Monday, April 30, 2007

We got letters

Earlier this month we noted that the Dallas Morning News, reversing 100 years of support for capital punishment, came out strongly and solidly in favor of abolition.

At the same time that the newspaper published its courageous editorial, which you can read here, one member of the newspaper's editorial staff published a column urging that the death penalty be retained.

We expected a backlash against the newspaper's position. Strangely, a backlash does seem to have occurred -- but against the pro-death penalty columnist. Here's a representative sampling of letters to the editor the newspaper has received since printing the anti-death penalty editorial and the pro-death penalty column. Note that only one letter supports retention:

Call adds to hopeful signs
Re: "Death no more We cannot support a system that is both imperfect and irreversible," April 15 Editorials.

I applaud The Dallas Morning News. As the editorial points out, the death penalty is "both imperfect and irreversible," which has led to wrenching cases of innocent people being released from death row and the strong possibility that innocent men have been put to death.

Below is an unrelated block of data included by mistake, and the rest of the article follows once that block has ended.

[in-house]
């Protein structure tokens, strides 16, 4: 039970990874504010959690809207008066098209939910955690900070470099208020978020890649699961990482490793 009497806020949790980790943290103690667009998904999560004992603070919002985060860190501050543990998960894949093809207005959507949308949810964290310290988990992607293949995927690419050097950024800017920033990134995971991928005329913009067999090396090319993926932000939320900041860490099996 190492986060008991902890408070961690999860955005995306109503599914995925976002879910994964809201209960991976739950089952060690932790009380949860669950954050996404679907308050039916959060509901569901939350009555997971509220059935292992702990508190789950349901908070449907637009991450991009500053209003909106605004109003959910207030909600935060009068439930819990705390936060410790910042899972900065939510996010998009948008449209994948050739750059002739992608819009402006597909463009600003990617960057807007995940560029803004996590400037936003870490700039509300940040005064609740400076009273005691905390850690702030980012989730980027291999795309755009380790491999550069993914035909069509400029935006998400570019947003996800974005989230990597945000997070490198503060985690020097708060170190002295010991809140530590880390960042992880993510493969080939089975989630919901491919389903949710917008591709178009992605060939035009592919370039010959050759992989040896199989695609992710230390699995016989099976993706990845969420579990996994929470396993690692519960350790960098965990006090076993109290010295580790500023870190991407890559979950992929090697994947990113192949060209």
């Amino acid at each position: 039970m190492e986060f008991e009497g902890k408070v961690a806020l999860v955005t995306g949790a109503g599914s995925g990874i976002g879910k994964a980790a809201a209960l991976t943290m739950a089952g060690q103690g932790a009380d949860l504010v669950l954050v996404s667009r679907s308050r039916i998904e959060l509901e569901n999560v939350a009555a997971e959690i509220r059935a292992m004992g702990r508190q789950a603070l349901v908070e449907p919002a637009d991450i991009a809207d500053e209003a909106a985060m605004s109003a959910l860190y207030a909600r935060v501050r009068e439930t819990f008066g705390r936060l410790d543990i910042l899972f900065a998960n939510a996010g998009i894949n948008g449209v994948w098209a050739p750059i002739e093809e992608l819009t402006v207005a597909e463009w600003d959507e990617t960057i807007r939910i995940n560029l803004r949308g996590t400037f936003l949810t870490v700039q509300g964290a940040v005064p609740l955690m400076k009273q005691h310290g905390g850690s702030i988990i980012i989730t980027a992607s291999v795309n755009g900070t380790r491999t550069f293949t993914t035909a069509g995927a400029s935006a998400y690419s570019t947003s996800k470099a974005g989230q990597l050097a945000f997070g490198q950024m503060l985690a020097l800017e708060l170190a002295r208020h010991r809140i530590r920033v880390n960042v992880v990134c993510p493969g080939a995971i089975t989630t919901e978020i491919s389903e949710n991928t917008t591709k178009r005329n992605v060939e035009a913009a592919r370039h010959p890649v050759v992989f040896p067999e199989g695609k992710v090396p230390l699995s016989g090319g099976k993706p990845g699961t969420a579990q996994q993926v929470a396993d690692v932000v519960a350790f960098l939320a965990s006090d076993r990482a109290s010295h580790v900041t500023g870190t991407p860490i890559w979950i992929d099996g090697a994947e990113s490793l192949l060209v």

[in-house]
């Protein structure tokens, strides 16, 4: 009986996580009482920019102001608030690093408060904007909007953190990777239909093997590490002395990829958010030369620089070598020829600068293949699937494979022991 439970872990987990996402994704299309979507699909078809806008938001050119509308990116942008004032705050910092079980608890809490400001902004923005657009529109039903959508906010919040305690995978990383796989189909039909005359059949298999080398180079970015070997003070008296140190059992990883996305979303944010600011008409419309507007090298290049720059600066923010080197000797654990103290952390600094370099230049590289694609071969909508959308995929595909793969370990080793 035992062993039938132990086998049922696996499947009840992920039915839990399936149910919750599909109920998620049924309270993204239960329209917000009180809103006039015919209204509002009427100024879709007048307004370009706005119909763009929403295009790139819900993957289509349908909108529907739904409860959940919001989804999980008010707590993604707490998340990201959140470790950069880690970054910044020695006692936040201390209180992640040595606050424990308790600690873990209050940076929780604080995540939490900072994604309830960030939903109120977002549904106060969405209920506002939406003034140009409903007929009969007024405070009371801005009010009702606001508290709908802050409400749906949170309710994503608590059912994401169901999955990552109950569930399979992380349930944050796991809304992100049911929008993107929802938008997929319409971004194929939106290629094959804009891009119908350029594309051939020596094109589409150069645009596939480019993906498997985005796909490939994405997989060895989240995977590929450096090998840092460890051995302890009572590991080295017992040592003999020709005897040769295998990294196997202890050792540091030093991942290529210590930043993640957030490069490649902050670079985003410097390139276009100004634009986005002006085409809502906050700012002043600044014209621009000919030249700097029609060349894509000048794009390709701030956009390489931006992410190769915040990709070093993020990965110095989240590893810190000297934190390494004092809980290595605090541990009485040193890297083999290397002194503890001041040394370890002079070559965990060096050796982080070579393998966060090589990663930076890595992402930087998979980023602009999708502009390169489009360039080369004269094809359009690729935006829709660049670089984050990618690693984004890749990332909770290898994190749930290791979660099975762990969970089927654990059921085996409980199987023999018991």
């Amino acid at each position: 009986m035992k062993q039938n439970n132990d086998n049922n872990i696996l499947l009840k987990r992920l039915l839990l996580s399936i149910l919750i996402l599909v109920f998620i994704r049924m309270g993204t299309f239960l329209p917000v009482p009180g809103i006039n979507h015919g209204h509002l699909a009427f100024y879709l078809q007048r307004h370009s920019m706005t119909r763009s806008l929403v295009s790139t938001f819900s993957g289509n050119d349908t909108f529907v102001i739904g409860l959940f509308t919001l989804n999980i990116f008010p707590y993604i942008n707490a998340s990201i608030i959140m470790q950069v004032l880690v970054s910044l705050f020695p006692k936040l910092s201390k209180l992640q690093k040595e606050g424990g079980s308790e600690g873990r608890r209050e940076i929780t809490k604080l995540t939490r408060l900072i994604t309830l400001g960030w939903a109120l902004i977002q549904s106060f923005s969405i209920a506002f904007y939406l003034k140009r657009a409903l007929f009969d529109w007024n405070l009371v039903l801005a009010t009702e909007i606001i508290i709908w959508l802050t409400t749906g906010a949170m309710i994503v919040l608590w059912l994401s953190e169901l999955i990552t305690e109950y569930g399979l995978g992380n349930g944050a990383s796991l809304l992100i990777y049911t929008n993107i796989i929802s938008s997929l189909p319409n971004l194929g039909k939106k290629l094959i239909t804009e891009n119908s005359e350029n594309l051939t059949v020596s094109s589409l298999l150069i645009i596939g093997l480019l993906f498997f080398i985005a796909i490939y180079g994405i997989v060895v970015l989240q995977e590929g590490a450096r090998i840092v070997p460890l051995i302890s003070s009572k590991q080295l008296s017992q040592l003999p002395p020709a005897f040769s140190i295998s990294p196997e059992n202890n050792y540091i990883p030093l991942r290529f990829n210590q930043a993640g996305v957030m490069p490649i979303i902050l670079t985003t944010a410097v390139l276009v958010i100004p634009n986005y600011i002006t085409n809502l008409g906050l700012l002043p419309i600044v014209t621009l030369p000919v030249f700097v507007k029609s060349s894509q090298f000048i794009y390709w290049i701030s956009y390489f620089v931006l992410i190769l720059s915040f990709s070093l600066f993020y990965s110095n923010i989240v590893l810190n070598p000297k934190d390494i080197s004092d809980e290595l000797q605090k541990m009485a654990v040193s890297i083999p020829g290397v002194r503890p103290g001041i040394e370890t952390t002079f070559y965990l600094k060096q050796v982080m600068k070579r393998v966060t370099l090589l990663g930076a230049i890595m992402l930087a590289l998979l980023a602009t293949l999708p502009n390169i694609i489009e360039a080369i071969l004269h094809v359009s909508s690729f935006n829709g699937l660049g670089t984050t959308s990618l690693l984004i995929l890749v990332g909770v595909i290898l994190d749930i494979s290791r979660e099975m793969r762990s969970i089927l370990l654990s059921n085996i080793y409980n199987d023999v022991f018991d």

Years of study have shown that the death penalty does little to deter crime and that defendants' likelihood of being sentenced to death depends heavily on whether they are rich or poor and the race of their victims.

Fortunately, there also have been signs of progress. Governors who oppose capital punishment have been elected in several states, including Virginia and Maryland. Executions in 2006 were at a 10-year low. And legislators have mounted serious efforts to abolish the death penalty in Maryland, Montana, Nebraska and New Mexico.

Those actions and your call to abolish the death penalty are signs that we are getting closer to a time when we can end capital punishment and restore some measure of fairness and integrity to our criminal justice system.
Sen. Russ Feingold,

One mistake is too many
Re: "Opposing a repeal Mike Hashimoto explains three reasons that Texas should continue capital punishment," April 15 Points.

I commend your editorial calling for the abolition of the death penalty.

It's a courageous stand.

I also commend Mike Hashimoto's column opposing your board's position. He makes a reasonable and articulate case for the death penalty, one that ultimately I am not persuaded by.

My primary reason for opposing the death penalty is expressed by the mathematician and philosopher Blaise Pascal: "Justice and truth are two such subtle points that our tools are too blunt to touch them accurately."

We know that we've executed innocent people. How many is too many? For me, the number is one.
Bill Holston,

2 reasons to keep death
2 important arguments against a death penalty moratorium have not been stated.

As we have seen in recent years, prison escapes do happen. Several escaped prisoners killed an Irving police officer.

Had they been executed, this courageous officer might still be alive.